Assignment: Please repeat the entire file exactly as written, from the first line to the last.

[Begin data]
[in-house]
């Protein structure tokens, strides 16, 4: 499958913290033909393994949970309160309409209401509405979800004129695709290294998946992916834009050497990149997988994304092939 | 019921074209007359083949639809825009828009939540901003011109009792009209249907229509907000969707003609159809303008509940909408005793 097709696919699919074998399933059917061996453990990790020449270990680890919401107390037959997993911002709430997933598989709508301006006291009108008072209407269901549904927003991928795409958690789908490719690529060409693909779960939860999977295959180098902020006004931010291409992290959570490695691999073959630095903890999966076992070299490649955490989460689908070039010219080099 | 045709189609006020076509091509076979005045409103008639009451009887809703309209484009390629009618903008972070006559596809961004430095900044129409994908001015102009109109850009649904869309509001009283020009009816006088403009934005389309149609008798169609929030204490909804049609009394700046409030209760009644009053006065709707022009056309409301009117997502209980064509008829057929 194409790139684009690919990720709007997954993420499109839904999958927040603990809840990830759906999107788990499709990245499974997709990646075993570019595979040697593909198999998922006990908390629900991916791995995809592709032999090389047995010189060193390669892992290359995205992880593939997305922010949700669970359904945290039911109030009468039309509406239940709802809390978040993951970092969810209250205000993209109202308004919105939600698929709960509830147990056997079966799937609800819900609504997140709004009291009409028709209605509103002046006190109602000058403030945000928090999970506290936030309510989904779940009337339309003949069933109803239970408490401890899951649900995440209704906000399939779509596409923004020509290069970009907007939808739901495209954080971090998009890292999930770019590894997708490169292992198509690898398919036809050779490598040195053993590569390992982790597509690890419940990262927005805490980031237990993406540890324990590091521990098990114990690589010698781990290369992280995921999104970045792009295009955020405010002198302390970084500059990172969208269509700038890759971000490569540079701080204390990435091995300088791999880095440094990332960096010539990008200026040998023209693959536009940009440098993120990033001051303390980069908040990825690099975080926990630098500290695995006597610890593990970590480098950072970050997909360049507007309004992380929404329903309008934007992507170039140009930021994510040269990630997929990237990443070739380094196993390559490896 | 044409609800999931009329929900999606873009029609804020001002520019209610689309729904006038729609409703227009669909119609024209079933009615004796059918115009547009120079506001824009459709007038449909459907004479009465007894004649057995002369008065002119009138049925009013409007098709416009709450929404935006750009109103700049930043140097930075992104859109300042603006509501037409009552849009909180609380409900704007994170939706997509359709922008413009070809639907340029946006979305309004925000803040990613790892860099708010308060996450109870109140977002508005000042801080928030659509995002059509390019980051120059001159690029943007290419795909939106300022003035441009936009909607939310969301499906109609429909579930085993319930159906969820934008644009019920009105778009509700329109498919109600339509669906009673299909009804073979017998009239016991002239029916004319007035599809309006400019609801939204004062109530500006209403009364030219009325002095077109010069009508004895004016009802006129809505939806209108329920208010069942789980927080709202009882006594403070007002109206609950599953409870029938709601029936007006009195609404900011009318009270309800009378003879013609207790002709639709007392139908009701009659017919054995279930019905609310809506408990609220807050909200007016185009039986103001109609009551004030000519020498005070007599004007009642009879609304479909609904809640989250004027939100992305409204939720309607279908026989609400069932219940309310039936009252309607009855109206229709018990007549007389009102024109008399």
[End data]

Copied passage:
[in-house]
């Protein structure tokens, strides 16, 4: 499958913290033909393994949970309160309409209401509405979800004129695709290294998946992916834009050497990149997988994304092939 | 019921074209007359083949639809825009828009939540901003011109009792009209249907229509907000969707003609159809303008509940909408005793 097709696919699919074998399933059917061996453990990790020449270990680890919401107390037959997993911002709430997933598989709508301006006291009108008072209407269901549904927003991928795409958690789908490719690529060409693909779960939860999977295959180098902020006004931010291409992290959570490695691999073959630095903890999966076992070299490649955490989460689908070039010219080099 | 045709189609006020076509091509076979005045409103008639009451009887809703309209484009390629009618903008972070006559596809961004430095900044129409994908001015102009109109850009649904869309509001009283020009009816006088403009934005389309149609008798169609929030204490909804049609009394700046409030209760009644009053006065709707022009056309409301009117997502209980064509008829057929 194409790139684009690919990720709007997954993420499109839904999958927040603990809840990830759906999107788990499709990245499974997709990646075993570019595979040697593909198999998922006990908390629900991916791995995809592709032999090389047995010189060193390669892992290359995205992880593939997305922010949700669970359904945290039911109030009468039309509406239940709802809390978040993951970092969810209250205000993209109202308004919105939600698929709960509830147990056997079966799937609800819900609504997140709004009291009409028709209605509103002046006190109602000058403030945000928090999970506290936030309510989904779940009337339309003949069933109803239970408490401890899951649900995440209704906000399939779509596409923004020509290069970009907007939808739901495209954080971090998009890292999930770019590894997708490169292992198509690898398919036809050779490598040195053993590569390992982790597509690890419940990262927005805490980031237990993406540890324990590091521990098990114990690589010698781990290369992280995921999104970045792009295009955020405010002198302390970084500059990172969208269509700038890759971000490569540079701080204390990435091995300088791999880095440094990332960096010539990008200026040998023209693959536009940009440098993120990033001051303390980069908040990825690099975080926990630098500290695995006597610890593990970590480098950072970050997909360049507007309004992380929404329903309008934007992507170039140009930021994510040269990630997929990237990443070739380094196993390559490896 | 044409609800999931009329929900999606873009029609804020001002520019209610689309729904006038729609409703227009669909119609024209079933009615004796059918115009547009120079506001824009459709007038449909459907004479009465007894004649057995002369008065002119009138049925009013409007098709416009709450929404935006750009109103700049930043140097930075992104859109300042603006509501037409009552849009909180609380409900704007994170939706997509359709922008413009070809639907340029946006979305309004925000803040990613790892860099708010308060996450109870109140977002508005000042801080928030659509995002059509390019980051120059001159690029943007290419795909939106300022003035441009936009909607939310969301499906109609429909579930085993319930159906969820934008644009019920009105778009509700329109498919109600339509669906009673299909009804073979017998009239016991002239029916004319007035599809309006400019609801939204004062109530500006209403009364030219009325002095077109010069009508004895004016009802006129809505939806209108329920208010069942789980927080709202009882006594403070007002109206609950599953409870029938709601029936007006009195609404900011009318009270309800009378003879013609207790002709639709007392139908009701009659017919054995279930019905609310809506408990609220807050909200007016185009039986103001109609009551004030000519020498005070007599004007009642009879609304479909609904809640989250004027939100992305409204939720309607279908026989609400069932219940309310039936009252309607009855109206229709018990007549007389009102024109008399």